ON HOME GROUND: NEW TERRITORY OPENS FOR CLT
ENGINEERED WOOD CONSTRUCTION IN NEW ZEALAND
PROJECT ARCHITECT: ‘TO BUILD AT SCALE VERY ACCURATELY AND QUICKLY WAS A GREAT EXPERIENCE FOR US’
HomeGround… New Zealand’s tallest cross-laminated timber building offers a wide range of services and facilities for people in desperate need. Photo Mark Smith
RECENTLY shortlisted by the New Zealand Institute of Architects for its regional awards, HomeGround, by Stevens Lawson Architects, is the country’s tallest cross-laminated timber building.
Timber&Forestry enews spoke to architect Gary Lawson about his firm’s experiences with the project.
HomeGround is Auckland City Mission’s new central-city facility – “a place of transformation and healing that offers a wide range of services and facilities for people in desperate need”.
This fit-for-purpose redevelopment of the mission’s existing headquarters features 80 apartments which help to house rough sleepers and those on the social housing register.
Wraparound services include a dining room/commercial kitchen, a medical centre (including a detox unit and pharmacy), and community spaces offering a range of social and vocational activities.
Gary Lawson says his practice has previously built with varying amounts and types of timber-based construction.
“We’ve worked on a couple of houses using structural timber engineering solutions … with no structural steel,” he said. “And we completed the Waiheke Gateway Pavilion in 2017 that was made entirely from engineered timber. However, a mass timber building on the scale of HomeGround is a ‘first’ for us.”
Leaving aside delays related to the pandemic, Mr Lawson says the project had its challenges, “but nothing that’s put us off the potential of CLT. The floor-to-floor turnaround, once up and going, was fantastic … and the construction site had a very different ‘feel’ about it. To build at scale very accurately and quickly was a great experience for us.”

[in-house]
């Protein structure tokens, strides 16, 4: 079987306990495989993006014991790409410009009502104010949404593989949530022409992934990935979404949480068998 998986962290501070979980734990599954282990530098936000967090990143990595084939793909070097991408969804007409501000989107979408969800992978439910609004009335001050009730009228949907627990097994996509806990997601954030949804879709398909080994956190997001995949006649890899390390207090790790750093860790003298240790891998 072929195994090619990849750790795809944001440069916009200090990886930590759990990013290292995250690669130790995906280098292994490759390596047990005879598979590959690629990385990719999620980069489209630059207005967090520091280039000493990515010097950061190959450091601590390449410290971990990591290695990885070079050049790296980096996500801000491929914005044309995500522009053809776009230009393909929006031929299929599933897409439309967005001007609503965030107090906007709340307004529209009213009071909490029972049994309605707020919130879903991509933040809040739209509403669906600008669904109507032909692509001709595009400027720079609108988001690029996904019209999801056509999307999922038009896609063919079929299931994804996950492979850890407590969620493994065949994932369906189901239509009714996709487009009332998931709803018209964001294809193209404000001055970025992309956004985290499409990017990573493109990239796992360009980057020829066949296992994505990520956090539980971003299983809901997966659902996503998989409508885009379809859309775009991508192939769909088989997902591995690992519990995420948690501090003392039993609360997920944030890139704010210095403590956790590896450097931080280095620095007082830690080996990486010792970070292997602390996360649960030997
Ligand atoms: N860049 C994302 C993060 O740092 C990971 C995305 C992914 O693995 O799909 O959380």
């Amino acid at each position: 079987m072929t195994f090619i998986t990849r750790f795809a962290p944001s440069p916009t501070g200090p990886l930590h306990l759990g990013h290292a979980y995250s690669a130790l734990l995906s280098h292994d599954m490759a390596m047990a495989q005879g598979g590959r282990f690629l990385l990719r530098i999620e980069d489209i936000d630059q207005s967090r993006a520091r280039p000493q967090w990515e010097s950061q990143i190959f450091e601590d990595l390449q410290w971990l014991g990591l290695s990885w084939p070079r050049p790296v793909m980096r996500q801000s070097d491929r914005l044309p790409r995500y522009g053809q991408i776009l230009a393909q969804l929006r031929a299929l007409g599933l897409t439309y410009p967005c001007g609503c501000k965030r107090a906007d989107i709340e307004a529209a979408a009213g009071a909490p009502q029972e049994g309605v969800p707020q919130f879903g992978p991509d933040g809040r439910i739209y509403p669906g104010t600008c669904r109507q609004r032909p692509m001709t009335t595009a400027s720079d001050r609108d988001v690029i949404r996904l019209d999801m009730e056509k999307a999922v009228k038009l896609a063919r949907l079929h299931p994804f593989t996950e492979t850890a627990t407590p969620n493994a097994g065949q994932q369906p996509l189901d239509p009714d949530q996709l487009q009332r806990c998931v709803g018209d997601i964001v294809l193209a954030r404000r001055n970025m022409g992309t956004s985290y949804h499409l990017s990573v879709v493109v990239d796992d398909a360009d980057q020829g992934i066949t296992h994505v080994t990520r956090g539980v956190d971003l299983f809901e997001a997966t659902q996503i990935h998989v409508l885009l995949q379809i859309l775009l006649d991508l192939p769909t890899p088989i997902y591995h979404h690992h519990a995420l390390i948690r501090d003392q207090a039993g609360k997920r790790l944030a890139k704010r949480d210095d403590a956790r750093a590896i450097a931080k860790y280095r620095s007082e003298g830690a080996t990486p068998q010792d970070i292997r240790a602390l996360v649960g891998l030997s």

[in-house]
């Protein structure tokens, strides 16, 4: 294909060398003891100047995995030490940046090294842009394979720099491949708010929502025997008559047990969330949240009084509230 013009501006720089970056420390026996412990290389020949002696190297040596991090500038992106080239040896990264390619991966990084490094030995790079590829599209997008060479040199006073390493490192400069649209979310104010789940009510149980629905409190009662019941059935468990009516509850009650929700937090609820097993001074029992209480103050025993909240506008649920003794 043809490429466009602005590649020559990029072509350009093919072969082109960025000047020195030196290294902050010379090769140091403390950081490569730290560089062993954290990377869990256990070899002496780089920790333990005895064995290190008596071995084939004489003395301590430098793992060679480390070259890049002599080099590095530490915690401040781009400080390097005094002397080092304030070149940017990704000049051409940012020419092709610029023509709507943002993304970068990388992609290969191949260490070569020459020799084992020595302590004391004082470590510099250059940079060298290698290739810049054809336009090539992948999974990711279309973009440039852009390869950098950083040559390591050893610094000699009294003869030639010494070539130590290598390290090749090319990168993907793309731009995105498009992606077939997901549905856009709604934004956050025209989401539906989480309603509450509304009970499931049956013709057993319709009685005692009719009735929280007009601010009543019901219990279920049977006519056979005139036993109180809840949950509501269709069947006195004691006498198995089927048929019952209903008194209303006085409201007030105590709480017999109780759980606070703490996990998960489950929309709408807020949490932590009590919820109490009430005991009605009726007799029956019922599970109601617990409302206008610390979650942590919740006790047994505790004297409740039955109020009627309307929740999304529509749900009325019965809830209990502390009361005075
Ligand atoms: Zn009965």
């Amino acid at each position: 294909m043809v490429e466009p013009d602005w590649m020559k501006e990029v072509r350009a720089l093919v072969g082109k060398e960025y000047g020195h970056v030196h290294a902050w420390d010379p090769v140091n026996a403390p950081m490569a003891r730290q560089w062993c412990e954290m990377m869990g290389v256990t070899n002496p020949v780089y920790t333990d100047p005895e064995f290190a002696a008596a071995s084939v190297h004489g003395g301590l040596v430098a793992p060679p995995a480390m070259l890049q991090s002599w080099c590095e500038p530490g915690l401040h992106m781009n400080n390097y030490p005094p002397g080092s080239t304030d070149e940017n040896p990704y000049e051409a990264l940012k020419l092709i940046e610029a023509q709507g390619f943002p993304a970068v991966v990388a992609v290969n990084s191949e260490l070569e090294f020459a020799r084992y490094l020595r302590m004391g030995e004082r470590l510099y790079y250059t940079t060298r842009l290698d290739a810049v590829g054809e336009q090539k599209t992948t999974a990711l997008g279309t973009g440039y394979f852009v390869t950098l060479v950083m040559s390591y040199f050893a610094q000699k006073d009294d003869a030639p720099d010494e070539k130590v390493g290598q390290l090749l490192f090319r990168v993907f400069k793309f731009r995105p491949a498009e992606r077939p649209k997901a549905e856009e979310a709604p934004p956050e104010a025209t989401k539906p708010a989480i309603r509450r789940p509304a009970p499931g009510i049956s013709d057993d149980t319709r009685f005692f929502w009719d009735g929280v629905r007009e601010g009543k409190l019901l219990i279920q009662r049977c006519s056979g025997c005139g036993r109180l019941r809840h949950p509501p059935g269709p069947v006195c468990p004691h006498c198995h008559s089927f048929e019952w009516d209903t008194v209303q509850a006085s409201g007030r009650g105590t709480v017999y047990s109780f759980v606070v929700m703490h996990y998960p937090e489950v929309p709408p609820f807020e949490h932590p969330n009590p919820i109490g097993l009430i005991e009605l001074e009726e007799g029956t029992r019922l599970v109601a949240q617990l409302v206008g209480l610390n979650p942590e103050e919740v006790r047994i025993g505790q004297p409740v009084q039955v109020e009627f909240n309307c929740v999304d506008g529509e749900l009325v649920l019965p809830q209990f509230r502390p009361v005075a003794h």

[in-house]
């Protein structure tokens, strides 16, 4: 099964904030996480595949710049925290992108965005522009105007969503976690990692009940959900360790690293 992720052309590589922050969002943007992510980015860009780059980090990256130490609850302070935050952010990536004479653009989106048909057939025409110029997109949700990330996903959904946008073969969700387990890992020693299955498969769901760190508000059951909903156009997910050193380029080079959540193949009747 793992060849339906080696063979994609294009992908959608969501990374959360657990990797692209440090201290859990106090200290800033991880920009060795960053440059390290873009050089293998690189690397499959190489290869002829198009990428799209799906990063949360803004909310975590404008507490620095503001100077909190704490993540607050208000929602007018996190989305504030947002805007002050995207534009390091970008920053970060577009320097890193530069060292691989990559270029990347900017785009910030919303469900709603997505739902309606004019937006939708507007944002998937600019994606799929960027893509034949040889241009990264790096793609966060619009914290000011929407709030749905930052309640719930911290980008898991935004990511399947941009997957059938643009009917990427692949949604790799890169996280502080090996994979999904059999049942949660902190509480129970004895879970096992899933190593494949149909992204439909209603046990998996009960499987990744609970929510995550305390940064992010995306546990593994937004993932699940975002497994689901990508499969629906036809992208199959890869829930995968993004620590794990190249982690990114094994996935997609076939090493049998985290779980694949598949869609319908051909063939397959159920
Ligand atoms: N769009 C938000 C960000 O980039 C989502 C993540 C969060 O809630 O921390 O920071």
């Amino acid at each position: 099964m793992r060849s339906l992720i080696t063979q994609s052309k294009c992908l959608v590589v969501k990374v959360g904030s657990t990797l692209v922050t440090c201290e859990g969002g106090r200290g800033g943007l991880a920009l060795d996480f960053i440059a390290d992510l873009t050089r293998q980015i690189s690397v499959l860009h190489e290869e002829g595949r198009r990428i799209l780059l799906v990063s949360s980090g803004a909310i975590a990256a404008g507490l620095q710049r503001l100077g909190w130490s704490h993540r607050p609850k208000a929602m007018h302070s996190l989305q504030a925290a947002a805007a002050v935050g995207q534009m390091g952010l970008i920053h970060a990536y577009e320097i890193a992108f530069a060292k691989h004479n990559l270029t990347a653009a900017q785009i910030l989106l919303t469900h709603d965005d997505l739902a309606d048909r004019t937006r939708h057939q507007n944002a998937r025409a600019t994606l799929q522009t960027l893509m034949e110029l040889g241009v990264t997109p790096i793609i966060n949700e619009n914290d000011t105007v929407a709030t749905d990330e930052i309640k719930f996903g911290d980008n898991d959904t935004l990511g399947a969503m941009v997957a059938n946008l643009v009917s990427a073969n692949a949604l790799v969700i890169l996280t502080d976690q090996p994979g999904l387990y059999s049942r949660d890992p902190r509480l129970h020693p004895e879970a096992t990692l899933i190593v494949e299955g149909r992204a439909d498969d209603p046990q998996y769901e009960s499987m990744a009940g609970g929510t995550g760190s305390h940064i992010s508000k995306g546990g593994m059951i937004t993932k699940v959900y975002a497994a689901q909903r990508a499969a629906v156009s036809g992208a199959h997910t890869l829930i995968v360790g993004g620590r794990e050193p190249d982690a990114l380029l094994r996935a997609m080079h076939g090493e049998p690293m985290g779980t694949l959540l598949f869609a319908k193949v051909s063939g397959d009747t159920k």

The recently-established Timber Design Centre noted a number of barriers to designing and building in engineered timber … for instance, a lack of design guides, outdated standards, a low knowledge/awareness and technology misconceptions.
Among Mr Lawson’s main concerns were “getting local councils up to speed with the technology – and having a deeper well of accepted design standards and tested solutions that design consultants and teams could base decisions on.
Beyond this, he says, the biggest barrier we found was available construction experience to ‘feedback’ into design. Sensible assumptions by the design team were made, and then often found resistance or a different approach on-site, which could be disruptive and costly.
Mr Lawson says the contractors on HomeGround were excellent and open-minded to the team approach, but there is a huge amount of valuable experience that could be used to the collective advantage on future projects.
He adds: “Being essentially the ‘first cab off the rank’ to construct a mass-timber building in New Zealand – a seismic zone – involved some unique challenges and opportunities. Perhaps different to many overseas examples, our cores are CLT, not concrete, so bracing the building was demanding work, while allowing for the dimensional movement the building faced throughout construction – and will face over time.
“There are some really interesting and novel slip joints and connections that enable the expressed diagrid to brace the building … yet still allow for movement. Big kudos to our AECOM engineering team for much of this work.”
To build at scale very accurately and quickly was a great experience.”
Mr Lawson says fire-rating requirements put a lot of pressure on the fire engineers to deliver, and then the council to approve.
“The approach to fire design was necessarily conservative – and an area in which we will see advancement when there is more design and engineering of this type in New Zealand,” he said.
“The challenges mainly involved passive fire design and having a very limited tested product range and solutions to point to, making things much harder than traditional construction.”
But Gary Lawson is still keen to highlight the on-site and structural advantages of building in wood – “most notably the reduced foundational requirements, off-site manufacture, pre-fabrication, reduced waste, smaller cranes, speed of construction, and a tidier site with fewer hazards.
“Importantly, there is a greatly reduced carbon footprint – some 80% less over a 60-year life cycle than a steel and concrete equivalent.”